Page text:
And the draft I'm in the thick of now is challenging me in ways that the other two didn't. It's making me work to find its heart, which I know is there and close, just beneath the underbrush. Today I was able to resolve in my head a key scene that has been eluding me, and doing so felt like finally staking down the corner of a big tarp flapping in the wind, driving me nuts.

On the reading front, two books have taken the place left on my nightstand by Interpreter of Maladies. They are Leaving Atlanta, by Tayari Jones (who has an excellent, hype-free blog) and Journal of a Novel, which is a transcription of the journal John Steinbeck kept (a series of letters to his editor and friend, Pascal Covici, actually) while he was writing East of Eden. I've had the latter since studying Steinbeck as an undergraduate, but I haven't taken a serious look at it in years. Now that I'm hot on the trail of my WIP's beating heart seems as good a time as any to re-read the words of yet another master.

I would love to know what books threaten to send you, Dear Readers, into organ failure with their greatness, regardless of genre. What books have stayed with you for years after reading them for the first time, and why?


  1. Nicole, I LOVE reading about how other writers work, and what they love to read!!

    I just finished Neil Gaiman's latest short story collection and found it stunning. Sometimes gruesome and sometimes beautiful. I had to reread a few things to soak in the words. It's not for everybody though.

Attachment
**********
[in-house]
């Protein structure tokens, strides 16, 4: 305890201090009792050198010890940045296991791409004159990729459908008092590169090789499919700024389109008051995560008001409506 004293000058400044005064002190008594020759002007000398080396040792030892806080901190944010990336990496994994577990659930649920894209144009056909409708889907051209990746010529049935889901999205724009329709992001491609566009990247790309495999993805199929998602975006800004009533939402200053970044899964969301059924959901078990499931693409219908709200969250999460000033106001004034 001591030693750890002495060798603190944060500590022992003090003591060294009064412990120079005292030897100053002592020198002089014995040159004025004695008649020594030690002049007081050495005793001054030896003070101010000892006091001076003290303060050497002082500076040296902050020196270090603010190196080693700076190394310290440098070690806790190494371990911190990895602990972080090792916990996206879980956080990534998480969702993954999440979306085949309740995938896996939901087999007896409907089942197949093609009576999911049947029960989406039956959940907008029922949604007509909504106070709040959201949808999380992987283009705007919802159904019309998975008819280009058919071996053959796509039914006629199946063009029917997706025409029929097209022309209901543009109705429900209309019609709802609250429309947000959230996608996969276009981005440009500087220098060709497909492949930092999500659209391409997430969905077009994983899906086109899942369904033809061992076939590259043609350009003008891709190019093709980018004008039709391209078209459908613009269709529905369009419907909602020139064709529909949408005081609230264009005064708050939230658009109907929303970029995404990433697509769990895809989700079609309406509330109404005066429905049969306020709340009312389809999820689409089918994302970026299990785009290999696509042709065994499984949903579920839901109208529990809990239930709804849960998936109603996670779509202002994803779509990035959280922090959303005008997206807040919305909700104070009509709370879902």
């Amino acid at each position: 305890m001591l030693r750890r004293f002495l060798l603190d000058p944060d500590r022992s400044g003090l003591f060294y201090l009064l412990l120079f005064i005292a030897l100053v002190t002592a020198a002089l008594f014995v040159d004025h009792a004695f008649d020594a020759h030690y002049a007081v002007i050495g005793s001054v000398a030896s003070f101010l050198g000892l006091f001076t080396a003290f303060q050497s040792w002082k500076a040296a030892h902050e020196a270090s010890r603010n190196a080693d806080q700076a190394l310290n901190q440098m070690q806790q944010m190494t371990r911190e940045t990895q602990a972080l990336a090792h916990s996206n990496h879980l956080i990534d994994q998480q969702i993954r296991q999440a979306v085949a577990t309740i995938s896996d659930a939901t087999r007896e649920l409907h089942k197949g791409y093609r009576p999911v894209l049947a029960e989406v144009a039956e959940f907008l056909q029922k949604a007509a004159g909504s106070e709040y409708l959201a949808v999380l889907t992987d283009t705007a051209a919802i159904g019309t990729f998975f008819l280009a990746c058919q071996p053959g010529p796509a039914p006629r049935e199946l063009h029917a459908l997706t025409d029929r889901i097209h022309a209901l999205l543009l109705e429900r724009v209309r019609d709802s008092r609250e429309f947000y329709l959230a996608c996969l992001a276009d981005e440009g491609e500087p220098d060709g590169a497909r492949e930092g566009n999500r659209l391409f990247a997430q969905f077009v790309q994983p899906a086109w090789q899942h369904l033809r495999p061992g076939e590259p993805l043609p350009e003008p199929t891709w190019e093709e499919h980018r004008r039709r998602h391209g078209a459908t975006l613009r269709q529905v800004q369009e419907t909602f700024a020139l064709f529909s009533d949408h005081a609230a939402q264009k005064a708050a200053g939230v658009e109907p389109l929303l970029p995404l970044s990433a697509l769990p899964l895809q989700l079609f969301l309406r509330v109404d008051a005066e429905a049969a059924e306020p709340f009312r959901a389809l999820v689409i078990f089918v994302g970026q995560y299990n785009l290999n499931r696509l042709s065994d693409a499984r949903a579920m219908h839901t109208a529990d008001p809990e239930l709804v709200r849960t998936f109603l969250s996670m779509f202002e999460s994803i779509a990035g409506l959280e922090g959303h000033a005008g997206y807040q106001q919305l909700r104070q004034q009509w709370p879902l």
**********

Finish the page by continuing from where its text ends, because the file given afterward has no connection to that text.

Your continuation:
I remember reading A Canticle for Liebowitz & Brave New World in high school and being very mind expanded over it. That was in my sci-fi phase.

    Last year I read Jonathan Strange and Mr Norrell which almost made me want to stop writing because it was so good!

    I'm done editing now (two books) and my brain has a great new idea forming with no event to make it happen. I have to come up with an event! I've written four novels now and sooner or later I'll get it right... I hope!!

  2. Heidi, I need to pick up another Neil Gaiman book. I tried reading Ananzi Boys last year, but for some reason I just couldn't get into it. I'm apparently the only one who has this problem, which is why I think I should give him another shot. ;-)

    Jonathan Strange and Mr. Norell was another biggee. I think I'll put it on my reading list.

  3. Hi Nicole,

    I stopped in because I was checking in on how much Tayari Jones is getting blogged about. (Quite a bit, actually.) She's a friend that I've read with often over the years. Anyway, that brought me to your sight, and after reading your post I couldn't help but leave a response.